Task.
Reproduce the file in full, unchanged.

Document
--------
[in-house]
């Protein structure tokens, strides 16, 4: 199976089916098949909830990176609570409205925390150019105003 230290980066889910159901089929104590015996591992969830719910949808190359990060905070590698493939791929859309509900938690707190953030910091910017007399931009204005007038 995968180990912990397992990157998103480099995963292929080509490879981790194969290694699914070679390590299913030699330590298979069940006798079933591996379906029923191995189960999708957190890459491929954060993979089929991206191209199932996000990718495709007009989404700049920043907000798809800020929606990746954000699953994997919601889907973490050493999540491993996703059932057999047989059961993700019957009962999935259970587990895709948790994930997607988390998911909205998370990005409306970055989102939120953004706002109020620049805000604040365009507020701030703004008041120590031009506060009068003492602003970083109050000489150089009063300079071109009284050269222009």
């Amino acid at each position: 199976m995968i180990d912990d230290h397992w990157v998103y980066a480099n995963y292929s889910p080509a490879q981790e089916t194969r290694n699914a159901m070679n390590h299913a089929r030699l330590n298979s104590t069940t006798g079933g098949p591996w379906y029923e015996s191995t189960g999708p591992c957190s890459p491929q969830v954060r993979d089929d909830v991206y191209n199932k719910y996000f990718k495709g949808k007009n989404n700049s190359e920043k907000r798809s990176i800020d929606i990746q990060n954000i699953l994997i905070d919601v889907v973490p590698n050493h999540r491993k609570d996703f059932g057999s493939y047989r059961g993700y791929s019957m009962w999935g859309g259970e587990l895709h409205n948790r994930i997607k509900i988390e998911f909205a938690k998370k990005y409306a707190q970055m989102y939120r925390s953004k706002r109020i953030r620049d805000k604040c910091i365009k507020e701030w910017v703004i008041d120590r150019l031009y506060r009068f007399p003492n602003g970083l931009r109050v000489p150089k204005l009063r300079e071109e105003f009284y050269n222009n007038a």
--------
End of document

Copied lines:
[in-house]
């Protein structure tokens, strides 16, 4: 199976089916098949909830990176609570409205925390150019105003 230290980066889910159901089929104590015996591992969830719910949808190359990060905070590698493939791929859309509900938690707190953030910091910017007399931009204005007038 995968180990912990397992990157998103480099995963292929080509490879981790194969290694699914070679390590299913030699330590298979069940006798079933591996379906029923191995189960999708957190890459491929954060993979089929991206191209199932996000990718495709007009989404700049920043907000798809800020929606990746954000699953994997919601889907973490050493999540491993996703059932057999047989059961993700019957009962999935259970587990895709948790994930997607988390998911909205998370990005409306970055989102939120953004706002109020620049805000604040365009507020701030703004008041120590031009506060009068003492602003970083109050000489150089009063300079071109009284050269222009």
């Amino acid at each position: 199976m995968i180990d912990d230290h397992w990157v998103y980066a480099n995963y292929s889910p080509a490879q981790e089916t194969r290694n699914a159901m070679n390590h299913a089929r030699l330590n298979s104590t069940t006798g079933g098949p591996w379906y029923e015996s191995t189960g999708p591992c957190s890459p491929q969830v954060r993979d089929d909830v991206y191209n199932k719910y996000f990718k495709g949808k007009n989404n700049s190359e920043k907000r798809s990176i800020d929606i990746q990060n954000i699953l994997i905070d919601v889907v973490p590698n050493h999540r491993k609570d996703f059932g057999s493939y047989r059961g993700y791929s019957m009962w999935g859309g259970e587990l895709h409205n948790r994930i997607k509900i988390e998911f909205a938690k998370k990005y409306a707190q970055m989102y939120r925390s953004k706002r109020i953030r620049d805000k604040c910091i365009k507020e701030w910017v703004i008041d120590r150019l031009y506060r009068f007399p003492n602003g970083l931009r109050v000489p150089k204005l009063r300079e071109e105003f009284y050269n222009n007038a």